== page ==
Component firms in for a smooth ride on improving auto sales

After a blip for a couple of months on account of the cash crunch created by the note ban, domestic auto sales are firmly back on track


Indian component exports too are likely to improve as the global economy is slowly but surely moving out of recession. Graphic: Subrata Jana/Mint
Indian component exports too are likely to improve as the global economy is slowly but surely moving out of recession. Graphic: Subrata Jana/Mint

Auto component firms are cranking up to meet the rising demand from the sector’s original equipment manufacturers (OEMs). Fiscal year 2018 (FY18) prospects look more promising, what with passenger vehicle (PV) and two-wheeler sales set to gain momentum.

After a blip for a couple of months on account of the cash crunch created by the note ban, domestic auto sales are firmly back on track. The Society of Indian Automobiles data until February shows an increase of around 5.3% in total auto sales for FY17, led by a 7.3% jump in domestic numbers. This is good news for component makers as even at a time when the auto industry clocked a subdued 2.6% growth in annual sales during FY16, component makers’ revenue grew by about 8.6%.

More importantly, PVs, which account for 45% of their revenue, are on a roll. Multiple forces like lower interest rates, higher salaries driven by the 7th pay commission and a slew of new models to drive customer interest are likely to drive PV sales higher by 10-12% during FY18 when compared to the previous year. Even two-wheelers, which are the second largest contributors and accounting for about 22% of the auto component revenues, are likely to clock robust sales.

If this is so on domestic ground, Indian component exports too are likely to improve as the global economy is slowly but surely moving out of recession. A recent report by CARE Ratings says that region-wise, Europe is the largest destination with a share of 36% in India’s component exports. This is followed by North America and Asia, which account for almost 25% each. While PV registrations are looking up in Europe, North America’s auto industry is seeing a revival in truck sales too.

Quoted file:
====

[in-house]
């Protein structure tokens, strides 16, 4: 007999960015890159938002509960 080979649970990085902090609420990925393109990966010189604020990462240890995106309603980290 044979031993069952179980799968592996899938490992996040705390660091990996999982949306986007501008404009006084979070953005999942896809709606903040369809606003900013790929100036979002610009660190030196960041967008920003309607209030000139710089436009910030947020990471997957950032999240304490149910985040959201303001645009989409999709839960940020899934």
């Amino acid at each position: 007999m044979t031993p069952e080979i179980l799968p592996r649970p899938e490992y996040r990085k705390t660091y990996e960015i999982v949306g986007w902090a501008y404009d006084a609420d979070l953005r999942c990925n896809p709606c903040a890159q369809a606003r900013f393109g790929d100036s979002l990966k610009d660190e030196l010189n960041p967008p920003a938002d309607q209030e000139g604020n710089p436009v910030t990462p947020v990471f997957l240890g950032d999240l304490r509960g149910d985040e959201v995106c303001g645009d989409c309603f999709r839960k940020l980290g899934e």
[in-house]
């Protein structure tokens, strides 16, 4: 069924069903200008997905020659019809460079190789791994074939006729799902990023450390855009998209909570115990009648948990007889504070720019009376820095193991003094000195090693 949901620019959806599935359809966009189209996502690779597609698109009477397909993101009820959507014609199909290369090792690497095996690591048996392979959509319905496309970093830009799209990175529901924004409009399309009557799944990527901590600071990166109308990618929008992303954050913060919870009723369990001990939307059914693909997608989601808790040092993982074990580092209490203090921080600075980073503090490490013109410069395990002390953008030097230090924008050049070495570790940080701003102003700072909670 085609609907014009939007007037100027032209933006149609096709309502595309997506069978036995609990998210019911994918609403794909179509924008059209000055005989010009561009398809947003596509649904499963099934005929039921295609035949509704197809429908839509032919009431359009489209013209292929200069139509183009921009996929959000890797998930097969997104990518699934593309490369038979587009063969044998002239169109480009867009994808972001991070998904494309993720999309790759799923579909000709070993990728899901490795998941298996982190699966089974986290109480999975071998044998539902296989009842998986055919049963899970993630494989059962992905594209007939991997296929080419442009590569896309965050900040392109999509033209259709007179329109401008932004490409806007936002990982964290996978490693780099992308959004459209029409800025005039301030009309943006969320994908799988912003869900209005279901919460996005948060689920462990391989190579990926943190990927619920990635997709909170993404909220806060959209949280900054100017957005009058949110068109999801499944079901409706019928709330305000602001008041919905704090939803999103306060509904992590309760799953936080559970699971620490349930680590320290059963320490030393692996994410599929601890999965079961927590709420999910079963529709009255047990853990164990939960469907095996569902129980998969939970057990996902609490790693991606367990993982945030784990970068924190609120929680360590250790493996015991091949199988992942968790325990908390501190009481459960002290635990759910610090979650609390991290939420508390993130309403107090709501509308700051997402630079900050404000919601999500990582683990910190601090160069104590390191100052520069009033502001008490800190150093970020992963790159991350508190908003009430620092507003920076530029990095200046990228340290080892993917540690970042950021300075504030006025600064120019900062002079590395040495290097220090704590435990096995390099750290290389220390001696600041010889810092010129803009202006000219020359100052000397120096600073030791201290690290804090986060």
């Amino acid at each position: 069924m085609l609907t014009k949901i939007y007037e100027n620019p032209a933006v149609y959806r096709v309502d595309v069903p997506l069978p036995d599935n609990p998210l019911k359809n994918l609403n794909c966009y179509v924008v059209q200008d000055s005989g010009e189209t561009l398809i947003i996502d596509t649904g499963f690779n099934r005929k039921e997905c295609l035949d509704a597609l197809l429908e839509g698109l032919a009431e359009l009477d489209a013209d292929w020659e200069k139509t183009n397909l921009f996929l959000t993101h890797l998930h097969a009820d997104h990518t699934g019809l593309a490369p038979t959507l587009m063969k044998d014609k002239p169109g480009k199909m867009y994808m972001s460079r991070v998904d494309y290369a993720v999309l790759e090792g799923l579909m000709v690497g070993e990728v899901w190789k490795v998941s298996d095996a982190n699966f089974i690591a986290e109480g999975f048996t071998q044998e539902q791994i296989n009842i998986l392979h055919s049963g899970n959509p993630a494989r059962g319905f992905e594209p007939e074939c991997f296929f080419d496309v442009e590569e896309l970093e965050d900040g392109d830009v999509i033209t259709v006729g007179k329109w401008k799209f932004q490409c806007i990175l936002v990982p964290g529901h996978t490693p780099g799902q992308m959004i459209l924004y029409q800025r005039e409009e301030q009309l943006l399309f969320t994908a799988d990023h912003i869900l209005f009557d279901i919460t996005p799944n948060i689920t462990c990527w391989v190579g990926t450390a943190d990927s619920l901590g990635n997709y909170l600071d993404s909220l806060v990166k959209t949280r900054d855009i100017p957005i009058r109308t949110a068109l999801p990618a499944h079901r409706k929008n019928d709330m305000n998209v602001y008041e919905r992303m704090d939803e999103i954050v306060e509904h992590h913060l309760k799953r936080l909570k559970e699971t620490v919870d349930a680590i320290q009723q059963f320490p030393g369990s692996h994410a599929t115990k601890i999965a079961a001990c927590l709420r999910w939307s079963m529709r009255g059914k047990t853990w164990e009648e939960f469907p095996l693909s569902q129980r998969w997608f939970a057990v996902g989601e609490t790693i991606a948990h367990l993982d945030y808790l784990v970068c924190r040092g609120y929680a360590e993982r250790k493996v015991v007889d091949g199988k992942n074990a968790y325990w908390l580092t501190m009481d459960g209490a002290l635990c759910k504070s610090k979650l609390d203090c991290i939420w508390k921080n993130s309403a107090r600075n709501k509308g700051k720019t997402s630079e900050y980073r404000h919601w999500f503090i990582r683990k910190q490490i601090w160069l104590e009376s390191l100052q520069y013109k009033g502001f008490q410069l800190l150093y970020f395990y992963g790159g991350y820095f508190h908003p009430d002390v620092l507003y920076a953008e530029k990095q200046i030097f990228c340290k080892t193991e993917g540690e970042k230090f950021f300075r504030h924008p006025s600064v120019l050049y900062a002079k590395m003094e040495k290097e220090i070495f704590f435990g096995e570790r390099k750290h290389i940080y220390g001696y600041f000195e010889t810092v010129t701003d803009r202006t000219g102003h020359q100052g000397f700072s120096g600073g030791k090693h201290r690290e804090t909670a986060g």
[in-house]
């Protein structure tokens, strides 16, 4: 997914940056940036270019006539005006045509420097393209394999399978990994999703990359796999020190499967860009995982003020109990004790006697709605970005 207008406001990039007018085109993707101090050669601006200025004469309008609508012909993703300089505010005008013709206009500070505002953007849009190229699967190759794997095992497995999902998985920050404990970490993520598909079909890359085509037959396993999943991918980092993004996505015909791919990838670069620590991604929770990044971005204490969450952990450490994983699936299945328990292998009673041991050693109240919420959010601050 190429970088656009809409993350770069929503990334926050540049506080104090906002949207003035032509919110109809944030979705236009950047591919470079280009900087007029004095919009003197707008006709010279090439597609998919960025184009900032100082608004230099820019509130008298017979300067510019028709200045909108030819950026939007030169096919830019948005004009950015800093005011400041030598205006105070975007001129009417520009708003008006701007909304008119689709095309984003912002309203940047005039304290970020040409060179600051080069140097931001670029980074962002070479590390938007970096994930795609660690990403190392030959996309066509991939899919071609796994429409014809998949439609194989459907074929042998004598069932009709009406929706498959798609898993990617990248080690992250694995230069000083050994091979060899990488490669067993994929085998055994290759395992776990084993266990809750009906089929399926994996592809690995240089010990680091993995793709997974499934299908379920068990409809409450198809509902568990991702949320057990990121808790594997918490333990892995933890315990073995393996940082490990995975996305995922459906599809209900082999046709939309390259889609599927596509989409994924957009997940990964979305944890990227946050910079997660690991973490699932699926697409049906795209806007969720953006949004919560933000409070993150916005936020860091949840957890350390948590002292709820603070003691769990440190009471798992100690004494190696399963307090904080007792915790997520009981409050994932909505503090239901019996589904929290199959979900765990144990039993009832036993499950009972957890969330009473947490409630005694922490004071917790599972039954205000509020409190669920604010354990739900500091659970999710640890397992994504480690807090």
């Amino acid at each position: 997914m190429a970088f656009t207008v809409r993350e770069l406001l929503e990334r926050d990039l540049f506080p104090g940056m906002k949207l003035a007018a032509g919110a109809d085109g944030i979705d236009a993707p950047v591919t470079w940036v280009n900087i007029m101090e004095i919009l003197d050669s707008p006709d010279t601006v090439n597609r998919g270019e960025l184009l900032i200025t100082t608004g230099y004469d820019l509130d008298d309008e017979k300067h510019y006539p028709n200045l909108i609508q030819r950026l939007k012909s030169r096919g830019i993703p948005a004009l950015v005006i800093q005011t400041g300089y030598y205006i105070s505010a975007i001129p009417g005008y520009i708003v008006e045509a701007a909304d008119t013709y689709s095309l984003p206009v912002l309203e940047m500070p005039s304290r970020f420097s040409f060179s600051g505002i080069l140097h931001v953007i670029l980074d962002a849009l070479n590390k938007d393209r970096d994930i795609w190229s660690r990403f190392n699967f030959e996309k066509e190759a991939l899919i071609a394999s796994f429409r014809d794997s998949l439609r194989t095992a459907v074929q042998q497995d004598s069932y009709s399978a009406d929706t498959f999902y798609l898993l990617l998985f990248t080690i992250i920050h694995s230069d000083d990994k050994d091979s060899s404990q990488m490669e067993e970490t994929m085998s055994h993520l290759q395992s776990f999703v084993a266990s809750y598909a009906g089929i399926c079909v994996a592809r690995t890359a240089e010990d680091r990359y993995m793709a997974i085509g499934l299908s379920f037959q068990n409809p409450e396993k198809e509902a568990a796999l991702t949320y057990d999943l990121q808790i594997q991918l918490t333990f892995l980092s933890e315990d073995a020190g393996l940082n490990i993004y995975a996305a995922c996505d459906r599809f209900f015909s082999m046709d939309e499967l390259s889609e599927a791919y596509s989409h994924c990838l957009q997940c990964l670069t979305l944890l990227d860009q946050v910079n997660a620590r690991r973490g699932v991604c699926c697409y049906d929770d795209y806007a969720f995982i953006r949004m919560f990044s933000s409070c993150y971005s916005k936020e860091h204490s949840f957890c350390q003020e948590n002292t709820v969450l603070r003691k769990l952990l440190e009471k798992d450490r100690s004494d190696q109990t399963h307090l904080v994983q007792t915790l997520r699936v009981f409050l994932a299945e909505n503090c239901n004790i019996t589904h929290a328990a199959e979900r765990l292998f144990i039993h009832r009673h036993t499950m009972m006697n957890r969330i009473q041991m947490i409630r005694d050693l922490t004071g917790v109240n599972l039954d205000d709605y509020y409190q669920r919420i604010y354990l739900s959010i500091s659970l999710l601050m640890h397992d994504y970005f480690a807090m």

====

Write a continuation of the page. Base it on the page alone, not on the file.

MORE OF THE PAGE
That said, raw material costs for component firms have risen sharply on the back of rising commodity prices during the last 12 months. However, a report by Crisil Ltd says that this will not stunt profitability, as the organized sector with its strong relationship with OEMs would be able to pass on cost increases to the customers. Besides, growth in volumes should also offset cost pressures through economies of scale. Data from Capitaline on 83 listed auto component firms shows that average revenue growth has gained traction in the last three quarters. The average operating margin has remained stable between 12% and 13.5% in the last 10-12 quarters. Investors should note that firms, which are higher up in the value chain of component supplies like engine parts and transmission systems, would boast higher profitability.

Benefits from higher volumes and operating efficiency should trickle down to robust net profit growth in the forthcoming quarters. Investors must, however, be cautious about firms with a higher exposure to trucks mainly in the domestic market, which are likely to post lower revenue growth, as sales may moderate in the near term. The fate of tractors too is linked to the monsoon.

On the whole, there is optimism on the Street towards this sector. The recent rally in some component firms’ stock prices mirror the same, but still leaves headroom for higher valuation as earnings are likely to expand for a few quarters.

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